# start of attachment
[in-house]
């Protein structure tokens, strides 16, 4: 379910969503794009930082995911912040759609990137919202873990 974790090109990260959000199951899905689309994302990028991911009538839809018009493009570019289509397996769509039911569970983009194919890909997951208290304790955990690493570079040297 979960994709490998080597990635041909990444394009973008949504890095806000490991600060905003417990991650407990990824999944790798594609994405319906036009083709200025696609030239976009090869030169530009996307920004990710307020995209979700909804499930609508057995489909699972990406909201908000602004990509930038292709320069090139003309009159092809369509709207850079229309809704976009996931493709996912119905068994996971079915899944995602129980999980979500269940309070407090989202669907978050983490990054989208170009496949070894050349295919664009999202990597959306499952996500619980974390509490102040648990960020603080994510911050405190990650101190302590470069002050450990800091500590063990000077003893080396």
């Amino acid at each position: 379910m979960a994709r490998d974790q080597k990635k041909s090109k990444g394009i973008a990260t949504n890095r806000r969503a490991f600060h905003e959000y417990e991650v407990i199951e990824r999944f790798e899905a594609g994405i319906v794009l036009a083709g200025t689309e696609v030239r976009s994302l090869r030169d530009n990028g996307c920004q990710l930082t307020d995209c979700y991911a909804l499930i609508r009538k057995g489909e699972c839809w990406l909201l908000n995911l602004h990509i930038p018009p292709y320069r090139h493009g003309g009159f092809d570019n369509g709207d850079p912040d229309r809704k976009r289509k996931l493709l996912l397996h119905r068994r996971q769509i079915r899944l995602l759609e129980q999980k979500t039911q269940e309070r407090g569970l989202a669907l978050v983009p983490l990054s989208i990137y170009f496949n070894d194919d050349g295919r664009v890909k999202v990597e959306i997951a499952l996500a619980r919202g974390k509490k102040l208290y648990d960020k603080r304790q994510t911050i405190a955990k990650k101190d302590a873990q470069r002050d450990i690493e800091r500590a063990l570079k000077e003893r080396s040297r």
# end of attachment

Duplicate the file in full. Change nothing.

[in-house]
């Protein structure tokens, strides 16, 4: 379910969503794009930082995911912040759609990137919202873990 974790090109990260959000199951899905689309994302990028991911009538839809018009493009570019289509397996769509039911569970983009194919890909997951208290304790955990690493570079040297 979960994709490998080597990635041909990444394009973008949504890095806000490991600060905003417990991650407990990824999944790798594609994405319906036009083709200025696609030239976009090869030169530009996307920004990710307020995209979700909804499930609508057995489909699972990406909201908000602004990509930038292709320069090139003309009159092809369509709207850079229309809704976009996931493709996912119905068994996971079915899944995602129980999980979500269940309070407090989202669907978050983490990054989208170009496949070894050349295919664009999202990597959306499952996500619980974390509490102040648990960020603080994510911050405190990650101190302590470069002050450990800091500590063990000077003893080396």
């Amino acid at each position: 379910m979960a994709r490998d974790q080597k990635k041909s090109k990444g394009i973008a990260t949504n890095r806000r969503a490991f600060h905003e959000y417990e991650v407990i199951e990824r999944f790798e899905a594609g994405i319906v794009l036009a083709g200025t689309e696609v030239r976009s994302l090869r030169d530009n990028g996307c920004q990710l930082t307020d995209c979700y991911a909804l499930i609508r009538k057995g489909e699972c839809w990406l909201l908000n995911l602004h990509i930038p018009p292709y320069r090139h493009g003309g009159f092809d570019n369509g709207d850079p912040d229309r809704k976009r289509k996931l493709l996912l397996h119905r068994r996971q769509i079915r899944l995602l759609e129980q999980k979500t039911q269940e309070r407090g569970l989202a669907l978050v983009p983490l990054s989208i990137y170009f496949n070894d194919d050349g295919r664009v890909k999202v990597e959306i997951a499952l996500a619980r919202g974390k509490k102040l208290y648990d960020k603080r304790q994510t911050i405190a955990k990650k101190d302590a873990q470069r002050d450990i690493e800091r500590a063990l570079k000077e003893r080396s040297r």